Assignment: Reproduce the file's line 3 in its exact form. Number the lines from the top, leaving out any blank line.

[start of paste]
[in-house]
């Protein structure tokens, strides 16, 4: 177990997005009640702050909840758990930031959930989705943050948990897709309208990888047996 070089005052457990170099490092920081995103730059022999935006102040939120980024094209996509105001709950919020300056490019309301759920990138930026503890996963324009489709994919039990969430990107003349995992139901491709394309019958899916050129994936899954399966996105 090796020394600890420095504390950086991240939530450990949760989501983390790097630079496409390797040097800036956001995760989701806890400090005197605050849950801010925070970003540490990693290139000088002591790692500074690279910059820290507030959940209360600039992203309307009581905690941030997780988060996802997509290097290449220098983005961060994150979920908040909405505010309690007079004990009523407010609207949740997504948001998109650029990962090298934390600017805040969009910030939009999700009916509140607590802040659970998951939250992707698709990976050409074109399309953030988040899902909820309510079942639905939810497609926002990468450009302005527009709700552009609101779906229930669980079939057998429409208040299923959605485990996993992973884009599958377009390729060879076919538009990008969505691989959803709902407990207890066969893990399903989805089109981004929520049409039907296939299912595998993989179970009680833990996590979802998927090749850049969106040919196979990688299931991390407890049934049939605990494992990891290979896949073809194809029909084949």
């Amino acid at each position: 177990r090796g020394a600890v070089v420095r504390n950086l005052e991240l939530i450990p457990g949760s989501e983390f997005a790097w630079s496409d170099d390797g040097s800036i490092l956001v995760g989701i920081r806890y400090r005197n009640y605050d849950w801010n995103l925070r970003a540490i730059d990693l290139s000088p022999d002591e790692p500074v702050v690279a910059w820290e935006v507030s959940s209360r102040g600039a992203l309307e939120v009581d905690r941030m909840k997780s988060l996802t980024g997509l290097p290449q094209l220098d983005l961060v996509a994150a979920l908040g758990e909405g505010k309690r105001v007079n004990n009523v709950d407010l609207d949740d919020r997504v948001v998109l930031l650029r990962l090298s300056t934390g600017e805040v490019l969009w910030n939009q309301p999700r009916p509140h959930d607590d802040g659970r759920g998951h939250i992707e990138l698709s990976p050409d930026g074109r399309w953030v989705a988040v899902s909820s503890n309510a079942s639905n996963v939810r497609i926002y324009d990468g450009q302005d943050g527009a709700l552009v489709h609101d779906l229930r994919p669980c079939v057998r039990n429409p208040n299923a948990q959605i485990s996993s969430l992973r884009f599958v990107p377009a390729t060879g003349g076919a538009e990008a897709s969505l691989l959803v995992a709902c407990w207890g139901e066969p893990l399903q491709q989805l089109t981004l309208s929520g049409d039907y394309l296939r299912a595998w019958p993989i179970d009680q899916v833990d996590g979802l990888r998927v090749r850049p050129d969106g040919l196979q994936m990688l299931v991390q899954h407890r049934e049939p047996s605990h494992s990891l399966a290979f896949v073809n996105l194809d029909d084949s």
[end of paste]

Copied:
């Amino acid at each position: 177990r090796g020394a600890v070089v420095r504390n950086l005052e991240l939530i450990p457990g949760s989501e983390f997005a790097w630079s496409d170099d390797g040097s800036i490092l956001v995760g989701i920081r806890y400090r005197n009640y605050d849950w801010n995103l925070r970003a540490i730059d990693l290139s000088p022999d002591e790692p500074v702050v690279a910059w820290e935006v507030s959940s209360r102040g600039a992203l309307e939120v009581d905690r941030m909840k997780s988060l996802t980024g997509l290097p290449q094209l220098d983005l961060v996509a994150a979920l908040g758990e909405g505010k309690r105001v007079n004990n009523v709950d407010l609207d949740d919020r997504v948001v998109l930031l650029r990962l090298s300056t934390g600017e805040v490019l969009w910030n939009q309301p999700r009916p509140h959930d607590d802040g659970r759920g998951h939250i992707e990138l698709s990976p050409d930026g074109r399309w953030v989705a988040v899902s909820s503890n309510a079942s639905n996963v939810r497609i926002y324009d990468g450009q302005d943050g527009a709700l552009v489709h609101d779906l229930r994919p669980c079939v057998r039990n429409p208040n299923a948990q959605i485990s996993s969430l992973r884009f599958v990107p377009a390729t060879g003349g076919a538009e990008a897709s969505l691989l959803v995992a709902c407990w207890g139901e066969p893990l399903q491709q989805l089109t981004l309208s929520g049409d039907y394309l296939r299912a595998w019958p993989i179970d009680q899916v833990d996590g979802l990888r998927v090749r850049p050129d969106g040919l196979q994936m990688l299931v991390q899954h407890r049934e049939p047996s605990h494992s990891l399966a290979f896949v073809n996105l194809d029909d084949s």